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Steve King to Gillibrand: Odds of me resigning same as yours of winning presidential nomination

Steve King to Gillibrand: Odds of me resigning same as yours of winning presidential nomination
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Rep. Steve KingSteven (Steve) Arnold KingIn Marjorie Taylor Greene, a glimpse of the future House votes to kick Greene off committees over embrace of conspiracy theories LIVE COVERAGE: House debates removing Greene from committees MORE (R-Iowa) sparred with Sen. Kirsten GillibrandKirsten GillibrandCapito asks White House to allow toxic chemicals rule to proceed Lobbying world The Memo: Punish Trump or risk a repeat, warn Democrats MORE (D-N.Y.) on Thursday night over the Democratic presidential candidate's call for him to resign, retorting that the odds of his stepping down from Congress were equal to hers of winning the party's nomination to take on President TrumpDonald TrumpDonald Trump Jr. calls Bruce Springsteen's dropped charges 'liberal privilege' Schiff sees challenges for intel committee, community in Trump's shadow McConnell says he'd back Trump as 2024 GOP nominee MORE in 2020.

"Kiersten: [sic] Odds of my resigning are the same as yours of winning the nomination for POTUS: ZERO," King tweeted, taking aim at Gillibrand's pro-choice stance.

 

Gillibrand, responding to King's Thursday tweet, wrote, "You know when you’re getting under Steve King’s skin this much, you’re doing something right." 

The back-and-forth came after Gillibrand on Wednesday called for the embattled nine-term congressman to step down from his position after King questioned whether there would be "any population of the world left" if not for rape and incest throughout history.

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"What if we went back through all the family trees and just pulled out anyone who was a product of rape or incest? Would there be any population of the world left if we did that?" King told a crowd at the Westside Conservative Club. “Considering all the wars and all the rapes and pillages that happened throughout all these different nations, I know that I can't say that I was not a part of a product of that."

King was speaking in Urbandale, Iowa, where he defended anti-abortion legislation he sponsored in Congress that did not have exceptions for rape or incest.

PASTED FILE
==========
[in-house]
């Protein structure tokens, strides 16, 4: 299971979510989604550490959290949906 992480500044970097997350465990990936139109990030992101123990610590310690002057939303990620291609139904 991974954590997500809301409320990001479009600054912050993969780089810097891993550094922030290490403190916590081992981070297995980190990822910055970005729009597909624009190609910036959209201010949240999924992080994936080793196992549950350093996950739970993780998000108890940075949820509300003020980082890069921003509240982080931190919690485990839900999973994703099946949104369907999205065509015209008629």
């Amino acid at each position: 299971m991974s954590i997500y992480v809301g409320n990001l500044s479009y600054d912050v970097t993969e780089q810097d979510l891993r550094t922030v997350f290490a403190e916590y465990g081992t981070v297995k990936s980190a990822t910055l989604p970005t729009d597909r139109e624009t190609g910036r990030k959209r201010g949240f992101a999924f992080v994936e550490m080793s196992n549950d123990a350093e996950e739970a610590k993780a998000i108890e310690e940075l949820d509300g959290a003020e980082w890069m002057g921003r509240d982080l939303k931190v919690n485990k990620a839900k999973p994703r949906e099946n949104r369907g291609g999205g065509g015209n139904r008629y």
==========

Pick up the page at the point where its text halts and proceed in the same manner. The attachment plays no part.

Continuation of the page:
Other Democratic presidential hopefuls, including Sens. Cory BookerCory BookerObama says reparations 'justified' Congressional Black Caucus unveils '100 Day Plan' Menendez reintroduces corporate diversity bill MORE (N.J.), Bernie SandersBernie SandersHouse Democrats to keep minimum wage hike in COVID-19 relief bill for Friday vote Sanders slams parliamentarian decision on minimum wage Parliamentarian nixes minimum wage hike in coronavirus bill MORE (I-Vt.) and Elizabeth WarrenElizabeth WarrenMinimum wage setback revives progressive calls to nix Senate filibuster Democratic strategists start women-run media consulting firm Becerra says he wants to 'build on' ObamaCare when pressed on Medicare for All MORE (D-Mass.) called for King's resignation. Members of King's party, including House Republican Conference Chairwoman Liz CheneyElizabeth (Liz) Lynn CheneyConservatives go after Cheney for Trump CPAC remarks The Hill's Morning Report - Presented by The AIDS Institute - Ahead: One-shot vax, easing restrictions, fiscal help Senate GOP works to avoid having '22 war with Trump MORE (Wyo.), hit the congressman over his remarks.

King sparked bipartisan backlash in January for questioning during an interview with The New York Times how terms such as "white supremacist" and "white nationalist" became "offensive."

The comments were quickly denounced and House Republicans responded by removing King from his positions on the House Judiciary, Agriculture and Small Business committees.